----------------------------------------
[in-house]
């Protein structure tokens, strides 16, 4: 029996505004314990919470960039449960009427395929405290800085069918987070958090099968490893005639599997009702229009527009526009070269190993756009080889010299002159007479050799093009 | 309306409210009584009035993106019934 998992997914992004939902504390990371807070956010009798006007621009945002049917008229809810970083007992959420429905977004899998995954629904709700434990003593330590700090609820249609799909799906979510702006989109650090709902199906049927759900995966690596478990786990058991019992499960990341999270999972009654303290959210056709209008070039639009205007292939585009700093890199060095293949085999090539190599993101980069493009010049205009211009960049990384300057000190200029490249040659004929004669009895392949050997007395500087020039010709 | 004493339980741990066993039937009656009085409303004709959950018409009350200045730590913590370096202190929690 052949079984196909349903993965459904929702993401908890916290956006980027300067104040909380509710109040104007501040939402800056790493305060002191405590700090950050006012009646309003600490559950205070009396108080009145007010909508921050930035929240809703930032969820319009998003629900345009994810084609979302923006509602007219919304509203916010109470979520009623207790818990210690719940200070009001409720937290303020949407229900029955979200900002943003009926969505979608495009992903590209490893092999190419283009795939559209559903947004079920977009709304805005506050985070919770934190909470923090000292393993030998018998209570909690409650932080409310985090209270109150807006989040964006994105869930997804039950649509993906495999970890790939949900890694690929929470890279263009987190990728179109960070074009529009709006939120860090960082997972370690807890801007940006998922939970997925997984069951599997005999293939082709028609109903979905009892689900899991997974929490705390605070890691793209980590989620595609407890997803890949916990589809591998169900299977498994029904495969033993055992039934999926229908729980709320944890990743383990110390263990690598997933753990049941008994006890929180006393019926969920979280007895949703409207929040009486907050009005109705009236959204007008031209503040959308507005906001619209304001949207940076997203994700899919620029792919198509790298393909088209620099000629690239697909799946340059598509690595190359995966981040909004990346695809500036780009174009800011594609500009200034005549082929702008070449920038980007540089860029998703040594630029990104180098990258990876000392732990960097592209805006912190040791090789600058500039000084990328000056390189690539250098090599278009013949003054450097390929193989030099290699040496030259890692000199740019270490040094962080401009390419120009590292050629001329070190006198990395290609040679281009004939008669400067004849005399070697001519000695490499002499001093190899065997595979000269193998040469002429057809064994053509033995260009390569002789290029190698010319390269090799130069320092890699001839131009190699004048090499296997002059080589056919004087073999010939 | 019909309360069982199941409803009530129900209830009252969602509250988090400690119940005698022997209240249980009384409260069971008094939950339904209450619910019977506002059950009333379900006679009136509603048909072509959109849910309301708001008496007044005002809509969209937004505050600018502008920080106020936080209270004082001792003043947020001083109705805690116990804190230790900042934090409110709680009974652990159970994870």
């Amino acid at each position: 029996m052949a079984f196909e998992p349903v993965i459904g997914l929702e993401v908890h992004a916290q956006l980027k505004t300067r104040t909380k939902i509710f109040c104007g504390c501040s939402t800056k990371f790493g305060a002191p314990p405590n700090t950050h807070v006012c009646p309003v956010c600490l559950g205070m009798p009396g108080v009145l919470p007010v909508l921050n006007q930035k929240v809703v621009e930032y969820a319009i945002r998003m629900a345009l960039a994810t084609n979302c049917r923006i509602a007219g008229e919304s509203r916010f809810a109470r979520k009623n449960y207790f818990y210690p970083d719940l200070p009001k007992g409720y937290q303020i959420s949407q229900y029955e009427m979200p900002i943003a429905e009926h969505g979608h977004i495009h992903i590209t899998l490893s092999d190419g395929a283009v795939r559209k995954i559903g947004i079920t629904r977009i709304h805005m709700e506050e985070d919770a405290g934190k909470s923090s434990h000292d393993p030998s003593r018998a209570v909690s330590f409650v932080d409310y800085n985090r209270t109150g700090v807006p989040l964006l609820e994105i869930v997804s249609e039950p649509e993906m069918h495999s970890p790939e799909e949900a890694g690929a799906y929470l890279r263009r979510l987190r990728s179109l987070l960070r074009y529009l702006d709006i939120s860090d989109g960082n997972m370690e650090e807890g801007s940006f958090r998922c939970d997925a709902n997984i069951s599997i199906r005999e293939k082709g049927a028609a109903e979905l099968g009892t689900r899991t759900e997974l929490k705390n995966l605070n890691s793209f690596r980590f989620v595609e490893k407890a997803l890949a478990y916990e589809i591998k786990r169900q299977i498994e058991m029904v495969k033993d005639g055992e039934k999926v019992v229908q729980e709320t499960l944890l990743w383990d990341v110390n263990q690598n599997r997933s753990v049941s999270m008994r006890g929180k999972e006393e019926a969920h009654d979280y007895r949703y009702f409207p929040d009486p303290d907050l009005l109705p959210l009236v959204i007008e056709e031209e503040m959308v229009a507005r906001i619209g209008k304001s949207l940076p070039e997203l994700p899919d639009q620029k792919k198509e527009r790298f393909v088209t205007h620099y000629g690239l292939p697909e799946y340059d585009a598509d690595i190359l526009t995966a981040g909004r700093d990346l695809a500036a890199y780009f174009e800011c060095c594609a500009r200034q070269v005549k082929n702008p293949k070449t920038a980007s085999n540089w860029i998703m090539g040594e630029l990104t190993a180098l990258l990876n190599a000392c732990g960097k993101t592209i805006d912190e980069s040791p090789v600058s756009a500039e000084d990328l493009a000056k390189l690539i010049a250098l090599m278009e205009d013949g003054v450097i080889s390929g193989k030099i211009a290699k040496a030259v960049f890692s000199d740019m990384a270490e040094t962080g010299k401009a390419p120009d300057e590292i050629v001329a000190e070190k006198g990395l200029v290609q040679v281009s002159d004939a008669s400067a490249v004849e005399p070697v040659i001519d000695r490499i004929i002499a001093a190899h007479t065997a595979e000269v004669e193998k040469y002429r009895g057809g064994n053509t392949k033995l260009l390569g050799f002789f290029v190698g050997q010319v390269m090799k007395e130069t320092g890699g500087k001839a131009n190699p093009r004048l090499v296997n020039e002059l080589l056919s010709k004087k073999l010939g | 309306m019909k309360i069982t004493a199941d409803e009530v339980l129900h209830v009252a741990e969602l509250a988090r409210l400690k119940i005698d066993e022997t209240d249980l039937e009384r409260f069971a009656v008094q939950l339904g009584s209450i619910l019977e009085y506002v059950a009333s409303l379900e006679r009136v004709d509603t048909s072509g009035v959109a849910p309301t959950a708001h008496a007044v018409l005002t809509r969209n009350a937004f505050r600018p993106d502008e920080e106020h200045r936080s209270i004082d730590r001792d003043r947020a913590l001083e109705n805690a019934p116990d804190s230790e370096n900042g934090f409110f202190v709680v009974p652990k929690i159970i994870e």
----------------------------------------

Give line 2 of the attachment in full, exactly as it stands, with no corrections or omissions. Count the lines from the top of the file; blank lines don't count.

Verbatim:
């Protein structure tokens, strides 16, 4: 029996505004314990919470960039449960009427395929405290800085069918987070958090099968490893005639599997009702229009527009526009070269190993756009080889010299002159007479050799093009 | 309306409210009584009035993106019934 998992997914992004939902504390990371807070956010009798006007621009945002049917008229809810970083007992959420429905977004899998995954629904709700434990003593330590700090609820249609799909799906979510702006989109650090709902199906049927759900995966690596478990786990058991019992499960990341999270999972009654303290959210056709209008070039639009205007292939585009700093890199060095293949085999090539190599993101980069493009010049205009211009960049990384300057000190200029490249040659004929004669009895392949050997007395500087020039010709 | 004493339980741990066993039937009656009085409303004709959950018409009350200045730590913590370096202190929690 052949079984196909349903993965459904929702993401908890916290956006980027300067104040909380509710109040104007501040939402800056790493305060002191405590700090950050006012009646309003600490559950205070009396108080009145007010909508921050930035929240809703930032969820319009998003629900345009994810084609979302923006509602007219919304509203916010109470979520009623207790818990210690719940200070009001409720937290303020949407229900029955979200900002943003009926969505979608495009992903590209490893092999190419283009795939559209559903947004079920977009709304805005506050985070919770934190909470923090000292393993030998018998209570909690409650932080409310985090209270109150807006989040964006994105869930997804039950649509993906495999970890790939949900890694690929929470890279263009987190990728179109960070074009529009709006939120860090960082997972370690807890801007940006998922939970997925997984069951599997005999293939082709028609109903979905009892689900899991997974929490705390605070890691793209980590989620595609407890997803890949916990589809591998169900299977498994029904495969033993055992039934999926229908729980709320944890990743383990110390263990690598997933753990049941008994006890929180006393019926969920979280007895949703409207929040009486907050009005109705009236959204007008031209503040959308507005906001619209304001949207940076997203994700899919620029792919198509790298393909088209620099000629690239697909799946340059598509690595190359995966981040909004990346695809500036780009174009800011594609500009200034005549082929702008070449920038980007540089860029998703040594630029990104180098990258990876000392732990960097592209805006912190040791090789600058500039000084990328000056390189690539250098090599278009013949003054450097390929193989030099290699040496030259890692000199740019270490040094962080401009390419120009590292050629001329070190006198990395290609040679281009004939008669400067004849005399070697001519000695490499002499001093190899065997595979000269193998040469002429057809064994053509033995260009390569002789290029190698010319390269090799130069320092890699001839131009190699004048090499296997002059080589056919004087073999010939 | 019909309360069982199941409803009530129900209830009252969602509250988090400690119940005698022997209240249980009384409260069971008094939950339904209450619910019977506002059950009333379900006679009136509603048909072509959109849910309301708001008496007044005002809509969209937004505050600018502008920080106020936080209270004082001792003043947020001083109705805690116990804190230790900042934090409110709680009974652990159970994870």